August 7

A time of Rest

In today’s society, we are so full of “doing” we have a hard time resting and not doing. We feel guilty, we feel like we have not accomplished anything, that we are not making a contribution. We forget that rest is not only important but necessary. I don’t just mean sleep, I mean rest from doing. I have seasons in my life when I cannot do anymore, almost a forced rest, a weariness when I am empty and I need to be filled up. During those times, I feel like I am not doing God’s work and I am not shining His Light.  I read an article entitled “ Come, All who are Weary” by Jon Bloom who referred to this emptiness as deep soul weariness. That term sort of resonated with me.  He goes on to say that in our times of weariness, we may not be the best preachers of our souls and we need others to speak truth to us and help us believe in Jesus. 
The causes of weariness are different for all of us. I think that we need to take a lesson from scripture and give ourselves permission to rest and fill up our spirits in whatever ways help us. 

In Genesis we find that God rested on the 7th day and actually set aside a Sabbath day. We read about the Sabbath in both the Old and New Testaments but in today’s society we do not honor the Sabbath. Maybe it isn’t a day every week that we rest from all our duties, but we need to work in Sabbath time for us to refill and renew our spirits and not feel guilty about it. I don’t really have an answer on how to do that. I wish I did, but I think it looks different for all of us. I try retreating into nature, listening to spiritual music, and talking with other believers. 

Be still and know that I am God (Psalm 46:10). 

Jesus would retreat by himself during his ministry many times to renew his spirit because he knew it was imperative to prevent weariness. I think when we are in those times of weariness we need to pray to God to give us the strength and then trust that He will give it to us to help us go on with His work. But in the meantime, we need to rest, whatever that means for us individually. Some of us need more rest than others because we are all different and that is ok, but we all need to rest.

“Come to me, all who labor and are heavy laden, and I will give you rest. Take my yoke upon you, and learn from me, for I am gentle and lowly in heart, and you will find rest for your souls. For my yoke is easy, and my burden is light.” (Matthew 11:28–30)

July 24

            Ours is a fast-paced society. We have hammered into our heads the idea of go-go-go all the time. Even when you don’t feel like it, even when you’re tired to the point of exhaustion, still we hear the message of “Never mind how tired you are, we still want you to keep going!” And on, and on, and on we go, toiling ceaselessly for what ultimately seems like little to no recognition for our efforts.
            It can be very discouraging for us to work all the time with very little to show for it. It’s no wonder that people become burned out easily. There is, however, a difference between being tired of the work you’re doing and just being tired. Paul exhorts us twice in his letters not to stop doing good. He says in Galatians 6:9, “And let us not grow weary of doing good, for in due season we will reap, if we do not give up.” And again in 2 Thessalonians 3:13, “As for you, brothers, do not grow weary in doing good.”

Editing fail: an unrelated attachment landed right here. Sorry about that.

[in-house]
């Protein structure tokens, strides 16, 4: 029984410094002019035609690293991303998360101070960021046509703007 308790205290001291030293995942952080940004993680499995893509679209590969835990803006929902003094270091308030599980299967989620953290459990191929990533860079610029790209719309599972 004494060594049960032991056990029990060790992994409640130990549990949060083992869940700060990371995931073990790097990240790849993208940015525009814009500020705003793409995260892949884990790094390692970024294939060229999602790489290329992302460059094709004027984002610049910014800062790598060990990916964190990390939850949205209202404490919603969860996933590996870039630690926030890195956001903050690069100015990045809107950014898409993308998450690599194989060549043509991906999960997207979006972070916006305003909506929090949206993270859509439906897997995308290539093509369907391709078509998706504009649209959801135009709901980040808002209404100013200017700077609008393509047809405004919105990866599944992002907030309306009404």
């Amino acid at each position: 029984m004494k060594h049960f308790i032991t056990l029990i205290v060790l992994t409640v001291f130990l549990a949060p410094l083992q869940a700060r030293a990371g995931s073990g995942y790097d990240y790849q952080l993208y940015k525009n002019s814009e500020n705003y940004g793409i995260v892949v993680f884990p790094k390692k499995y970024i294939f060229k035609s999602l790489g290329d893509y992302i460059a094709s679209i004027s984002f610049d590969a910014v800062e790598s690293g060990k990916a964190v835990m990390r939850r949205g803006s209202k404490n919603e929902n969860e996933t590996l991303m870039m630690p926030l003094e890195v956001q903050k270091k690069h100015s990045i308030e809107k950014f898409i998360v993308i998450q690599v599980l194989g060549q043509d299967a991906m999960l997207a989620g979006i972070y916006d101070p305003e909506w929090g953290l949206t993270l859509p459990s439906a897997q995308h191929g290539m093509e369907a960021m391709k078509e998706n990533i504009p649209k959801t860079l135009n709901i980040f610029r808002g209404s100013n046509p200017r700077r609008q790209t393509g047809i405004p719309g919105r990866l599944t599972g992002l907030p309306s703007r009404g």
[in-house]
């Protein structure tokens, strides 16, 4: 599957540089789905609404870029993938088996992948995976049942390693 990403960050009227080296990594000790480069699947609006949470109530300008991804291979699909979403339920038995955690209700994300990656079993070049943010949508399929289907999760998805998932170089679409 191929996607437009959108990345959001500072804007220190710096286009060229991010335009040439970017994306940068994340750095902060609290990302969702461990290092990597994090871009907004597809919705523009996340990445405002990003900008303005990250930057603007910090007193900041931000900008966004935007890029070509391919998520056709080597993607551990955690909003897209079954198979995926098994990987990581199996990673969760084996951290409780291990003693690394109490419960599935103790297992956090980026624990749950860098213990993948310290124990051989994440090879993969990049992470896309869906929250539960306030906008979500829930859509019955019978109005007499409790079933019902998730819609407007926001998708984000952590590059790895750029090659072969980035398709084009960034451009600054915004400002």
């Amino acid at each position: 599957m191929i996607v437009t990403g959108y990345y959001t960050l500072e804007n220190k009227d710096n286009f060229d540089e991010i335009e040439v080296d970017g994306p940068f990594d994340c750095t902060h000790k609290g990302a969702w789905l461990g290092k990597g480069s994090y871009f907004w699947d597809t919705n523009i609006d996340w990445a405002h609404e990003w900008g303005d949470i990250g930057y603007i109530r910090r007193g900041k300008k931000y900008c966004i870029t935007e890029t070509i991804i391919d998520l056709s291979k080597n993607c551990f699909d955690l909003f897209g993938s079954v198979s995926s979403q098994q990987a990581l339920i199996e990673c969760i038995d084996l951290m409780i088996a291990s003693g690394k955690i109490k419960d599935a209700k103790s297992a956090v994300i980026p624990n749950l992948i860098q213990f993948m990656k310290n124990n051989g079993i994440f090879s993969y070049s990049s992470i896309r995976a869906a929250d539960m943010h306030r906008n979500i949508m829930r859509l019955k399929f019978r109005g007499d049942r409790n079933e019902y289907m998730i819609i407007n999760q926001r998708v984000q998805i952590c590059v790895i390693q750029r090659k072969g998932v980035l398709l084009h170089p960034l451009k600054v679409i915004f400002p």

D.L. Moody, when asked if he ever grew tired of his work, said, “I get tired in the work but not tired of the work. [emphasis added]” Therein lies the difference. Discouragement is easy to succumb to, but if we keep in mind that even though we may not see the results of our work immediately, one day we will, as long as we keep at it. God grant us the strength and perseverance to carry on, even when we want to give up.


July 15

After the darkness comes the Dawn 

Why is everything magnified by the darkness? Why does everything seem worse in the middle of the night? Whether it is sickness, anxiety, insomnia, a phone call, or a strange noise that wakes us, it all seems worse and more scary in the dark.
Seems odd to be talking about darkness in July when we have long days of sunlight, but it is still dark in the middle of the night. We don’t think to turn lights on, we just continue to try to deal with whatever it is in the dark while still half asleep.
Recently I was awakened abruptly by a phone call at 2 am from my son who lives 800 miles away who was having a rough time and needed to hear my voice.  He has never done anything like that before so it shook me to my core. We Methodists don’t talk about Satan much, but that night I yelled at Satan to get away from him and for Light to shine on my son. 
Even the darkness is Light to God. 
 Psalm 139:12 
even the darkness is not dark to You;
    the night is bright as the day,
    for darkness is as light with You.

One thing we need to remember is morning will come. We need to hang on. We may choose to wake someone and talk to them because the dark is worse when you are alone. We definitely need to pray because we know that God is always listening, even in the dark. And we should read scripture. That night I opened the Bible to Psalm 119. A few years ago when I was going through a difficult time, I read the entire Psalm out loud to myself in several translations and underlined verses that spoke to me and gave me comfort. 
Morning will come.
After the darkness comes the dawn. The sun WILL rise in the morning. Things will look different in the morning, in the light of day. In the meantime, God will be there with us in the darkness. I try to imagine that Jesus is sitting right next to me during those times.

Even the darkness is light to You.